Larry Schnuck has been designing spaces for educating nursing, health sciences, medical and dental students for over 20 years. As a leader of Kahler Slater's Higher Education Team, he plays a key role in translating best practices in education into environments which foster hands-on learning around the country. A Vice President of the firm, Larry is also responsible for nurturing a diverse, collaborative environment that leads to creative solutions for all of our clients.
Here Larry shares some insights into what inspires him and where he sees the future of health sciences education heading.
What first drew you to the field of architecture and design?
My high school drafting classes, as well as guidance from my instructor Mr. Karnes, initially fueled my interest. At that time, I enjoyed developing ideas for houses. I loved to work out small details and creating places I thought would be fun to live in. Most often the settings for the houses were more rural then urban. Looking back, I do not know if I would live in those early house designs! My vision has definitely evolved, and I am much more a modernist in my approach to design and problem-solving.
What drives your passion for designing for health sciences education?
I love seeing how our building designs can impact the entire university campus and even the surrounding community. The energy that the faculty, students and staff bring to a project is inspiring, especially when you consider that we’re looking to educate the next generation of healthcare providers. I enjoy being a part of a team that fuels this excitement and translates it into the design of a building. Because we focus on health sciences, we also get to blend health education and healthcare concepts to help create a smooth transition for students as they move from classroom to hands-on patient care.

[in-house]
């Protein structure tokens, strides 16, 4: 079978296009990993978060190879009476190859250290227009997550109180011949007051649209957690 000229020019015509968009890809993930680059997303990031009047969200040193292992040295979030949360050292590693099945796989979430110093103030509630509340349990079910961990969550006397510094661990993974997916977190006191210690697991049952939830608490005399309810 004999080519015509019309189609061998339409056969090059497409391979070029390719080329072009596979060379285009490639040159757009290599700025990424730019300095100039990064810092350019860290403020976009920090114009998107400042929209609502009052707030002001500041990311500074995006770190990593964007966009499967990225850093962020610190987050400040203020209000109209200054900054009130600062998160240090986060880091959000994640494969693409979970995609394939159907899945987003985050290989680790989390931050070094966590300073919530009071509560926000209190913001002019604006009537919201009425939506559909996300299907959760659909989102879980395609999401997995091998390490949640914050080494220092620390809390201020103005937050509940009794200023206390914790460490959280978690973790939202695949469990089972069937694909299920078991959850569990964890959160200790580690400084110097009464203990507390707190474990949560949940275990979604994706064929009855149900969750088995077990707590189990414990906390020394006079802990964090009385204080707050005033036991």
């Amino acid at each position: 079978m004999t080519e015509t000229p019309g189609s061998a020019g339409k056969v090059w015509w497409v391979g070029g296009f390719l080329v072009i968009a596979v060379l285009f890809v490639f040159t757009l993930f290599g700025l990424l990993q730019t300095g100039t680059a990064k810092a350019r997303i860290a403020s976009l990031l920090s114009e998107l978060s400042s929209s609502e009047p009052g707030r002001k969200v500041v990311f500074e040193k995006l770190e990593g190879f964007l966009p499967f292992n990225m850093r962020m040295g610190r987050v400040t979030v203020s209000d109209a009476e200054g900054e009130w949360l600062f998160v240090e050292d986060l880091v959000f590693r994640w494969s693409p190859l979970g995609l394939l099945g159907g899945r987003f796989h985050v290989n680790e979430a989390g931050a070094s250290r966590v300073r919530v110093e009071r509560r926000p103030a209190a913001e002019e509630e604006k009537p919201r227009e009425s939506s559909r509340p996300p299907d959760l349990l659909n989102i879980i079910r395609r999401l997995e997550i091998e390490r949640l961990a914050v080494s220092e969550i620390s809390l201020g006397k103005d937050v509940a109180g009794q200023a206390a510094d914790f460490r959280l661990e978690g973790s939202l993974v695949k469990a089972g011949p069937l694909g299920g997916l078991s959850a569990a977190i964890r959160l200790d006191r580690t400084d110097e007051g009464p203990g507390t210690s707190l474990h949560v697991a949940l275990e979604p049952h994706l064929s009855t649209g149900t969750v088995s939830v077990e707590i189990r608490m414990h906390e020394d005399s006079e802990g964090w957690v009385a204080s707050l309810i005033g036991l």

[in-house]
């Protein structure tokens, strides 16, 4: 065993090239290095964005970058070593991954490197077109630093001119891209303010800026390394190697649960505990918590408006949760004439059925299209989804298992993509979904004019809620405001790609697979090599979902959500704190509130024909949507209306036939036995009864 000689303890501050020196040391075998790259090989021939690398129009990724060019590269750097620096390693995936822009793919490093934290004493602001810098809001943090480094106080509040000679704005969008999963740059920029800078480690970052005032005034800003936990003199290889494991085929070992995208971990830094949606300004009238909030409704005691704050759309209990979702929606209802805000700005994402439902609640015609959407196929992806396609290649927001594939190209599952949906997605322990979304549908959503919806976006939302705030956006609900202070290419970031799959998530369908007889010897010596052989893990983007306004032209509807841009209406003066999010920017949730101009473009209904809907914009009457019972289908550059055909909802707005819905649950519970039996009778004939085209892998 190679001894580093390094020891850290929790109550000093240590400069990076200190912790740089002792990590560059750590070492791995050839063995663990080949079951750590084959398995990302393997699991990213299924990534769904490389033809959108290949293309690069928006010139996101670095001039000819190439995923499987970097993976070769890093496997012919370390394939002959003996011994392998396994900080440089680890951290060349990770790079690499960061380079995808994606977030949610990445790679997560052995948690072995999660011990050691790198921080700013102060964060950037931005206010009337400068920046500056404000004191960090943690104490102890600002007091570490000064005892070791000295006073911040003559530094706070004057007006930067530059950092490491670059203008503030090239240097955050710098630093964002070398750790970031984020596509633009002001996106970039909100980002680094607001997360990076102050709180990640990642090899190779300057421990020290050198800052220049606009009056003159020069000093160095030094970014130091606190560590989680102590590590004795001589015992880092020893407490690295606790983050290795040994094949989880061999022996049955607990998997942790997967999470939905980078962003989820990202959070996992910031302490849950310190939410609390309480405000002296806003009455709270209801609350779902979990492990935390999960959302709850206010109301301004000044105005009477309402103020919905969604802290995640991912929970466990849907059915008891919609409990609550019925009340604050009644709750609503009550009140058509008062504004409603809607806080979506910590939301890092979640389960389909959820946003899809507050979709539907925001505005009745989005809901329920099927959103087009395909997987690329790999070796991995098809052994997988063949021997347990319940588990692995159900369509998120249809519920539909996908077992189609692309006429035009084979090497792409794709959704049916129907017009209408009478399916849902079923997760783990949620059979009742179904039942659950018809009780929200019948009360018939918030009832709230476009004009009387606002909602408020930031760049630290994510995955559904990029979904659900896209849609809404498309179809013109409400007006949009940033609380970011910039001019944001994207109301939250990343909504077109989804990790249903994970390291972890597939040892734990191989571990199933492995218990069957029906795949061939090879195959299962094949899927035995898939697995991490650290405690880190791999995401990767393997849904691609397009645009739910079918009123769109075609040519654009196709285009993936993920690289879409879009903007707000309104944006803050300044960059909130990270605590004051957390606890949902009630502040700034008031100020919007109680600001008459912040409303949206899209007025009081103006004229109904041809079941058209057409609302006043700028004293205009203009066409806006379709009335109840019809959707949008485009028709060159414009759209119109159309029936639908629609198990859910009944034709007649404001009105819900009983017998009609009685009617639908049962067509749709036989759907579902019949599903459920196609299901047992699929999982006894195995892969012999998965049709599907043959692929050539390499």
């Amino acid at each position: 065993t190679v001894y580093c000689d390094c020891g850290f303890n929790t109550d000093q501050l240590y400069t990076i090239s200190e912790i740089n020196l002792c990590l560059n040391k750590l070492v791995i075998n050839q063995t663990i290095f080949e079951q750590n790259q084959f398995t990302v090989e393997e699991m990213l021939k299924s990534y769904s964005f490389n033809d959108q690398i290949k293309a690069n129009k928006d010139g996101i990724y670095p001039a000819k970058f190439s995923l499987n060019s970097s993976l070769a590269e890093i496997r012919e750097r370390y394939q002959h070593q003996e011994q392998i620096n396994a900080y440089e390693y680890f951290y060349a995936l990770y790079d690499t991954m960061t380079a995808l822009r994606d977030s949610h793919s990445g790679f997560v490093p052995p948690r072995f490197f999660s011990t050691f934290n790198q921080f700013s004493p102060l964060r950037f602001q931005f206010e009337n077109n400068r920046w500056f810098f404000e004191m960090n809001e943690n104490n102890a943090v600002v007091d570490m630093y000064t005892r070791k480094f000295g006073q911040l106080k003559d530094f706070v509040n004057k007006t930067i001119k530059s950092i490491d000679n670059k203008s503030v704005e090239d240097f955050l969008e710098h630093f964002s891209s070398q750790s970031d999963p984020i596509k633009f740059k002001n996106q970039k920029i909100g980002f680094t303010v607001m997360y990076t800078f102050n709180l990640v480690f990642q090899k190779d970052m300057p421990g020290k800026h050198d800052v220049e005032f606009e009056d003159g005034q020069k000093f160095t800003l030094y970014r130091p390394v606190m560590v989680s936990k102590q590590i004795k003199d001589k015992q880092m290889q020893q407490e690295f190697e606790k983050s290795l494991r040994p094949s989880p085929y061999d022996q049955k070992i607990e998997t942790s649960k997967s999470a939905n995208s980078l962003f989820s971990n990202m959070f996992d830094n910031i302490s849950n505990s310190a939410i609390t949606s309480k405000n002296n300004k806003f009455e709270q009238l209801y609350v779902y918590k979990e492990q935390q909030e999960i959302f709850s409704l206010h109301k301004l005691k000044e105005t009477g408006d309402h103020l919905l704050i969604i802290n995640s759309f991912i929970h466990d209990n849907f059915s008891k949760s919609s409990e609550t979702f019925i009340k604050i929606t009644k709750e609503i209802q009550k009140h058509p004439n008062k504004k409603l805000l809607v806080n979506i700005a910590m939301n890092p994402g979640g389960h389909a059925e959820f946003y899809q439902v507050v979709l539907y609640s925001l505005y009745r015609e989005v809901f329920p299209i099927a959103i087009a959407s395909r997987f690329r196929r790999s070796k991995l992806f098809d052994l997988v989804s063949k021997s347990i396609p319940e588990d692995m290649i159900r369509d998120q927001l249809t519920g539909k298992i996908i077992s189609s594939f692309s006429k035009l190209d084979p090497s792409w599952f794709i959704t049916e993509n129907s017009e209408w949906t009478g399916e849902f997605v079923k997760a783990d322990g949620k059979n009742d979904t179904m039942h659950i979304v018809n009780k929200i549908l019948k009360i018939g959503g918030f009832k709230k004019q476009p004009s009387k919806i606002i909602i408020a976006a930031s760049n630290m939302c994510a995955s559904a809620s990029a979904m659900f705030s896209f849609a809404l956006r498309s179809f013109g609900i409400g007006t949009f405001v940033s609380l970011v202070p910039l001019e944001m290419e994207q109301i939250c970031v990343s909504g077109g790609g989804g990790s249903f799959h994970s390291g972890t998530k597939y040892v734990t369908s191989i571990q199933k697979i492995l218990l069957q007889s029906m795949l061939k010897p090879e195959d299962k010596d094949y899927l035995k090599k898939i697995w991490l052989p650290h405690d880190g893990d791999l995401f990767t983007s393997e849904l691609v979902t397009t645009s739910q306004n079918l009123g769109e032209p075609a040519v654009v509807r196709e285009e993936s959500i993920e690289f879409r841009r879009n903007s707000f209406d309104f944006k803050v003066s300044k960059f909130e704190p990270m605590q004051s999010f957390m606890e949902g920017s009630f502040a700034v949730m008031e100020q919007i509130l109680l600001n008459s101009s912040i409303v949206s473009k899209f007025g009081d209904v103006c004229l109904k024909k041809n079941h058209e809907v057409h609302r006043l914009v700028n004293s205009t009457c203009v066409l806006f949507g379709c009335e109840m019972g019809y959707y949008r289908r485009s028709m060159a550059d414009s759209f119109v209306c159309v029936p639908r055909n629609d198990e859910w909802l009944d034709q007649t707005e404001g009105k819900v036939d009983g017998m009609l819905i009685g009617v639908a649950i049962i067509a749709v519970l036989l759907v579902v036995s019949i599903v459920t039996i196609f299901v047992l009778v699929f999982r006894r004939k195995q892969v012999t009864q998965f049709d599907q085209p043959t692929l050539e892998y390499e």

Some of my favorite projects have been those that bring together diverse users, for instance academic partners and private industries such as health care providers. These types of projects are becoming more common around the country, and it is an exciting challenge for us as a design team to balance the needs of each user with the overall vision for the project. For example, our work at Union Square Campus brought together seven different entities, including University of North Carolina-Greensboro, North Carolina A&T State University, Guildford Technical College and Cone Health to design a new campus focused on nursing education. It was both challenging and rewarding to be part of a team that brought together the entire community in Greensboro to explore new ways to share resources and focus on a common goal to expand their ability to train nurses.
What is the biggest influence you see impacting the design of future academic health sciences environments?
There is a lot to be said about the importance of students learning by doing, not just listening. Many of the means and methods of health science education continue to evolve from didactic to active learning and simulation methodologies. There is definitely more emphasis placed on competency-based measurement and a current challenge is to determine how the effects of the Coronavirus pandemic will impact this need in years to come. Additionally, the integration of technology and virtual reality will transform learning.